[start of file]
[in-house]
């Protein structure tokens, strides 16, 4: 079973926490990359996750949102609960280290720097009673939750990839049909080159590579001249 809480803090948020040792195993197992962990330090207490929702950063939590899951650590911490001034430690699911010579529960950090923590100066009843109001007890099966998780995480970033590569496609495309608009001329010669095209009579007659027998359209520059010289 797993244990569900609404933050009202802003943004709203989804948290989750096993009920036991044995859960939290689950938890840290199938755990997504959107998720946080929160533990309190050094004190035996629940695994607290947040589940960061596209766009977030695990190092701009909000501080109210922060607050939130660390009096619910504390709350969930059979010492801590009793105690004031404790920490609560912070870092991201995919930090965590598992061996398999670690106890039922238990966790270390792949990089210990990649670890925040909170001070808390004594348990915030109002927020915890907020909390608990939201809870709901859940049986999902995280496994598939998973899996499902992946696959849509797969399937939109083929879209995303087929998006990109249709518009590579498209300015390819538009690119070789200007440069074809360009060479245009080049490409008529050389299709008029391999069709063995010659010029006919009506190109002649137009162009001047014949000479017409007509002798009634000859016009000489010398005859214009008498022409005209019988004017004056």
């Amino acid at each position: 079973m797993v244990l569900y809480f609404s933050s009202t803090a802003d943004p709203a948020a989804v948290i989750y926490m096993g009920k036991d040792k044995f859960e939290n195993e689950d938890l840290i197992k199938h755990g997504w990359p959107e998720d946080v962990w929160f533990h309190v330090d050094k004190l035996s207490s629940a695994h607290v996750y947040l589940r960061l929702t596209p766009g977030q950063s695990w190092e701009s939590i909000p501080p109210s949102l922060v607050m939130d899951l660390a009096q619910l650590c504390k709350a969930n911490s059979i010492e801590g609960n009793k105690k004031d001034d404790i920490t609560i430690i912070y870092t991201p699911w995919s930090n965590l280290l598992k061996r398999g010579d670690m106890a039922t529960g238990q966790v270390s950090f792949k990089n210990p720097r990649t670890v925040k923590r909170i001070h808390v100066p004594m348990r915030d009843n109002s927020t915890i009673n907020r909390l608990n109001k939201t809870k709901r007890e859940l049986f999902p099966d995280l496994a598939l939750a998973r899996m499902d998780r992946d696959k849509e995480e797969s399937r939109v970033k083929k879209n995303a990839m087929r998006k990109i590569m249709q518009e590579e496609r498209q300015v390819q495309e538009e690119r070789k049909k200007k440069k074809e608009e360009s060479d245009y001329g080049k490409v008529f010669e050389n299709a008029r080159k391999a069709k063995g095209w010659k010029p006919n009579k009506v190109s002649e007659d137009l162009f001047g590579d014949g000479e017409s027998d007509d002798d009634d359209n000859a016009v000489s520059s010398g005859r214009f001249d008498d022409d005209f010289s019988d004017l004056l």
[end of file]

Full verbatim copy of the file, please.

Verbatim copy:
[in-house]
């Protein structure tokens, strides 16, 4: 079973926490990359996750949102609960280290720097009673939750990839049909080159590579001249 809480803090948020040792195993197992962990330090207490929702950063939590899951650590911490001034430690699911010579529960950090923590100066009843109001007890099966998780995480970033590569496609495309608009001329010669095209009579007659027998359209520059010289 797993244990569900609404933050009202802003943004709203989804948290989750096993009920036991044995859960939290689950938890840290199938755990997504959107998720946080929160533990309190050094004190035996629940695994607290947040589940960061596209766009977030695990190092701009909000501080109210922060607050939130660390009096619910504390709350969930059979010492801590009793105690004031404790920490609560912070870092991201995919930090965590598992061996398999670690106890039922238990966790270390792949990089210990990649670890925040909170001070808390004594348990915030109002927020915890907020909390608990939201809870709901859940049986999902995280496994598939998973899996499902992946696959849509797969399937939109083929879209995303087929998006990109249709518009590579498209300015390819538009690119070789200007440069074809360009060479245009080049490409008529050389299709008029391999069709063995010659010029006919009506190109002649137009162009001047014949000479017409007509002798009634000859016009000489010398005859214009008498022409005209019988004017004056």
């Amino acid at each position: 079973m797993v244990l569900y809480f609404s933050s009202t803090a802003d943004p709203a948020a989804v948290i989750y926490m096993g009920k036991d040792k044995f859960e939290n195993e689950d938890l840290i197992k199938h755990g997504w990359p959107e998720d946080v962990w929160f533990h309190v330090d050094k004190l035996s207490s629940a695994h607290v996750y947040l589940r960061l929702t596209p766009g977030q950063s695990w190092e701009s939590i909000p501080p109210s949102l922060v607050m939130d899951l660390a009096q619910l650590c504390k709350a969930n911490s059979i010492e801590g609960n009793k105690k004031d001034d404790i920490t609560i430690i912070y870092t991201p699911w995919s930090n965590l280290l598992k061996r398999g010579d670690m106890a039922t529960g238990q966790v270390s950090f792949k990089n210990p720097r990649t670890v925040k923590r909170i001070h808390v100066p004594m348990r915030d009843n109002s927020t915890i009673n907020r909390l608990n109001k939201t809870k709901r007890e859940l049986f999902p099966d995280l496994a598939l939750a998973r899996m499902d998780r992946d696959k849509e995480e797969s399937r939109v970033k083929k879209n995303a990839m087929r998006k990109i590569m249709q518009e590579e496609r498209q300015v390819q495309e538009e690119r070789k049909k200007k440069k074809e608009e360009s060479d245009y001329g080049k490409v008529f010669e050389n299709a008029r080159k391999a069709k063995g095209w010659k010029p006919n009579k009506v190109s002649e007659d137009l162009f001047g590579d014949g000479e017409s027998d007509d002798d009634d359209n000859a016009v000489s520059s010398g005859r214009f001249d008498d022409d005209f010289s019988d004017l004056l």